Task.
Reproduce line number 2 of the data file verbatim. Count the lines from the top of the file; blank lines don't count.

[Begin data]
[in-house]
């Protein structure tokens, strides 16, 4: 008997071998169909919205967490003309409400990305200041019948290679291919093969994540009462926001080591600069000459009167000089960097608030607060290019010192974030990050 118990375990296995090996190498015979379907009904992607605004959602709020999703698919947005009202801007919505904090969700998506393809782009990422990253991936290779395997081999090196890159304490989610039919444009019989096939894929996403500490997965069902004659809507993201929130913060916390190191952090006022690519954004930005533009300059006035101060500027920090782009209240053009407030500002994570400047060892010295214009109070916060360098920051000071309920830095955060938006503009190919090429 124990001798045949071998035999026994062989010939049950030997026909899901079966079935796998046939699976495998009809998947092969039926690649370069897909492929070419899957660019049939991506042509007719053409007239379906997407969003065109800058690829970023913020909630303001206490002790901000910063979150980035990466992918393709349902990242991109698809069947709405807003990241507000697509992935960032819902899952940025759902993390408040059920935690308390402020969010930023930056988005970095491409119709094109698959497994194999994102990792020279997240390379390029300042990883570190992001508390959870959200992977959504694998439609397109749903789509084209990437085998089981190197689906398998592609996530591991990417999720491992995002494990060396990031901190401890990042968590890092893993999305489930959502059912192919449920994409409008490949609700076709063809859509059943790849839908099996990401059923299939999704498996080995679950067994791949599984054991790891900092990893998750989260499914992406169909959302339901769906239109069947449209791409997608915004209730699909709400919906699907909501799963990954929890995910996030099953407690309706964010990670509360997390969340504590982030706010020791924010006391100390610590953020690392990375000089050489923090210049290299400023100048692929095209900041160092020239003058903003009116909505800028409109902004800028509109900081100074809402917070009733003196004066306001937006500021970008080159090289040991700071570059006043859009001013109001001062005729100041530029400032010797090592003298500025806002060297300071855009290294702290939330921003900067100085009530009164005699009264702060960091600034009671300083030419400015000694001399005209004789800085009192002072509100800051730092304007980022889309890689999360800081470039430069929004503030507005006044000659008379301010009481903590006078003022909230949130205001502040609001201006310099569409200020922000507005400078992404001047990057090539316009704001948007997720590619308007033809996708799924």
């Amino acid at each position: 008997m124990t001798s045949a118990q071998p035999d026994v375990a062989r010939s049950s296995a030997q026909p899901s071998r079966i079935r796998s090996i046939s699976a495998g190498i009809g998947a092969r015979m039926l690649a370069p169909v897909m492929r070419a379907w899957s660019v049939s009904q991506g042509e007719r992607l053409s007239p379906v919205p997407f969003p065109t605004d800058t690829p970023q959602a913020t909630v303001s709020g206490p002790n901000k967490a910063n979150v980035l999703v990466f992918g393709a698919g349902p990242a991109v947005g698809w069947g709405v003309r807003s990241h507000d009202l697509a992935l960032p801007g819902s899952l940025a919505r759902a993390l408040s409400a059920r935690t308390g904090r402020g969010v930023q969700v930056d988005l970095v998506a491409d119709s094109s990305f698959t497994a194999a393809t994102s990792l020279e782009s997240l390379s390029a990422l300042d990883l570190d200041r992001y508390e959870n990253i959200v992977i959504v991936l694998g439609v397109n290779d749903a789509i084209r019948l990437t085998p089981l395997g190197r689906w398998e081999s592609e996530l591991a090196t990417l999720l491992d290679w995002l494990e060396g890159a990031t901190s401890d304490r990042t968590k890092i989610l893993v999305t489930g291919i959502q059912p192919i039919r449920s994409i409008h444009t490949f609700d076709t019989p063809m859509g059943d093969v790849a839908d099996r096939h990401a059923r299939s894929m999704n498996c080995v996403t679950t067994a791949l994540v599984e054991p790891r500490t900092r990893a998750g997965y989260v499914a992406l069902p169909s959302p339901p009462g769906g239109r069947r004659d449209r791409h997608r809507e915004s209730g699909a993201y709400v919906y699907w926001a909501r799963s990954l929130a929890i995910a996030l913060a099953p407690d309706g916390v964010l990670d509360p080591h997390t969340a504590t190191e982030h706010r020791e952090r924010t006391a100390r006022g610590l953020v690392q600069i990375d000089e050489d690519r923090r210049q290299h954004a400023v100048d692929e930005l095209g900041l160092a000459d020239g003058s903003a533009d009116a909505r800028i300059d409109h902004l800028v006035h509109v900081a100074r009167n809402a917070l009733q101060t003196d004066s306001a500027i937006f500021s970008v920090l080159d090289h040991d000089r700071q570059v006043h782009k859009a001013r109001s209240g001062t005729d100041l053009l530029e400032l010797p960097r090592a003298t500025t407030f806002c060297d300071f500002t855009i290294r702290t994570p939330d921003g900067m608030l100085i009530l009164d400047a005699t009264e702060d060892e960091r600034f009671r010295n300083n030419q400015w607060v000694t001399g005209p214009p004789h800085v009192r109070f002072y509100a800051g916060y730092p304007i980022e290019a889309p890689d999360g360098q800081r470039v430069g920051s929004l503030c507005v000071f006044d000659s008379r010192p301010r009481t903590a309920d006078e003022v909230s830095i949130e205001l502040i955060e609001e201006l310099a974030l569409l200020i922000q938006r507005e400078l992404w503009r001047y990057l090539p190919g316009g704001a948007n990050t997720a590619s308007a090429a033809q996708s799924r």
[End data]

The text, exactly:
């Protein structure tokens, strides 16, 4: 008997071998169909919205967490003309409400990305200041019948290679291919093969994540009462926001080591600069000459009167000089960097608030607060290019010192974030990050 118990375990296995090996190498015979379907009904992607605004959602709020999703698919947005009202801007919505904090969700998506393809782009990422990253991936290779395997081999090196890159304490989610039919444009019989096939894929996403500490997965069902004659809507993201929130913060916390190191952090006022690519954004930005533009300059006035101060500027920090782009209240053009407030500002994570400047060892010295214009109070916060360098920051000071309920830095955060938006503009190919090429 124990001798045949071998035999026994062989010939049950030997026909899901079966079935796998046939699976495998009809998947092969039926690649370069897909492929070419899957660019049939991506042509007719053409007239379906997407969003065109800058690829970023913020909630303001206490002790901000910063979150980035990466992918393709349902990242991109698809069947709405807003990241507000697509992935960032819902899952940025759902993390408040059920935690308390402020969010930023930056988005970095491409119709094109698959497994194999994102990792020279997240390379390029300042990883570190992001508390959870959200992977959504694998439609397109749903789509084209990437085998089981190197689906398998592609996530591991990417999720491992995002494990060396990031901190401890990042968590890092893993999305489930959502059912192919449920994409409008490949609700076709063809859509059943790849839908099996990401059923299939999704498996080995679950067994791949599984054991790891900092990893998750989260499914992406169909959302339901769906239109069947449209791409997608915004209730699909709400919906699907909501799963990954929890995910996030099953407690309706964010990670509360997390969340504590982030706010020791924010006391100390610590953020690392990375000089050489923090210049290299400023100048692929095209900041160092020239003058903003009116909505800028409109902004800028509109900081100074809402917070009733003196004066306001937006500021970008080159090289040991700071570059006043859009001013109001001062005729100041530029400032010797090592003298500025806002060297300071855009290294702290939330921003900067100085009530009164005699009264702060960091600034009671300083030419400015000694001399005209004789800085009192002072509100800051730092304007980022889309890689999360800081470039430069929004503030507005006044000659008379301010009481903590006078003022909230949130205001502040609001201006310099569409200020922000507005400078992404001047990057090539316009704001948007997720590619308007033809996708799924």